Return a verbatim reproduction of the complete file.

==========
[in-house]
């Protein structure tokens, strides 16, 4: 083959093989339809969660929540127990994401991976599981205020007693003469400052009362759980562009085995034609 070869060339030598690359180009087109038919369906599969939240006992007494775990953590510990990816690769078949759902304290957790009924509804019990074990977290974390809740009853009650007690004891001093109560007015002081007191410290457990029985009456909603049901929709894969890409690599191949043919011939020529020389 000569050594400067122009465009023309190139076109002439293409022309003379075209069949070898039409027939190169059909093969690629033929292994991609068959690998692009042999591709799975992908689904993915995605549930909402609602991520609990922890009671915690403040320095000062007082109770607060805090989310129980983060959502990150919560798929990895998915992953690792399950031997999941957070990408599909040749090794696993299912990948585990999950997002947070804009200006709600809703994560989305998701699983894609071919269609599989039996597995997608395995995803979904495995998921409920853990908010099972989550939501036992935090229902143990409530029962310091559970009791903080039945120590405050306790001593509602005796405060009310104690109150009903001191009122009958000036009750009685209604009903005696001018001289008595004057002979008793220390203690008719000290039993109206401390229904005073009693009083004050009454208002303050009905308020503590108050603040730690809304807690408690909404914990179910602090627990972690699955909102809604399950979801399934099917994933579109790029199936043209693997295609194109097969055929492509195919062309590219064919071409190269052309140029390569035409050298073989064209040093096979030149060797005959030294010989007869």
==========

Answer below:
[in-house]
């Protein structure tokens, strides 16, 4: 083959093989339809969660929540127990994401991976599981205020007693003469400052009362759980562009085995034609 070869060339030598690359180009087109038919369906599969939240006992007494775990953590510990990816690769078949759902304290957790009924509804019990074990977290974390809740009853009650007690004891001093109560007015002081007191410290457990029985009456909603049901929709894969890409690599191949043919011939020529020389 000569050594400067122009465009023309190139076109002439293409022309003379075209069949070898039409027939190169059909093969690629033929292994991609068959690998692009042999591709799975992908689904993915995605549930909402609602991520609990922890009671915690403040320095000062007082109770607060805090989310129980983060959502990150919560798929990895998915992953690792399950031997999941957070990408599909040749090794696993299912990948585990999950997002947070804009200006709600809703994560989305998701699983894609071919269609599989039996597995997608395995995803979904495995998921409920853990908010099972989550939501036992935090229902143990409530029962310091559970009791903080039945120590405050306790001593509602005796405060009310104690109150009903001191009122009958000036009750009685209604009903005696001018001289008595004057002979008793220390203690008719000290039993109206401390229904005073009693009083004050009454208002303050009905308020503590108050603040730690809304807690408690909404914990179910602090627990972690699955909102809604399950979801399934099917994933579109790029199936043209693997295609194109097969055929492509195919062309590219064919071409190269052309140029390569035409050298073989064209040093096979030149060797005959030294010989007869």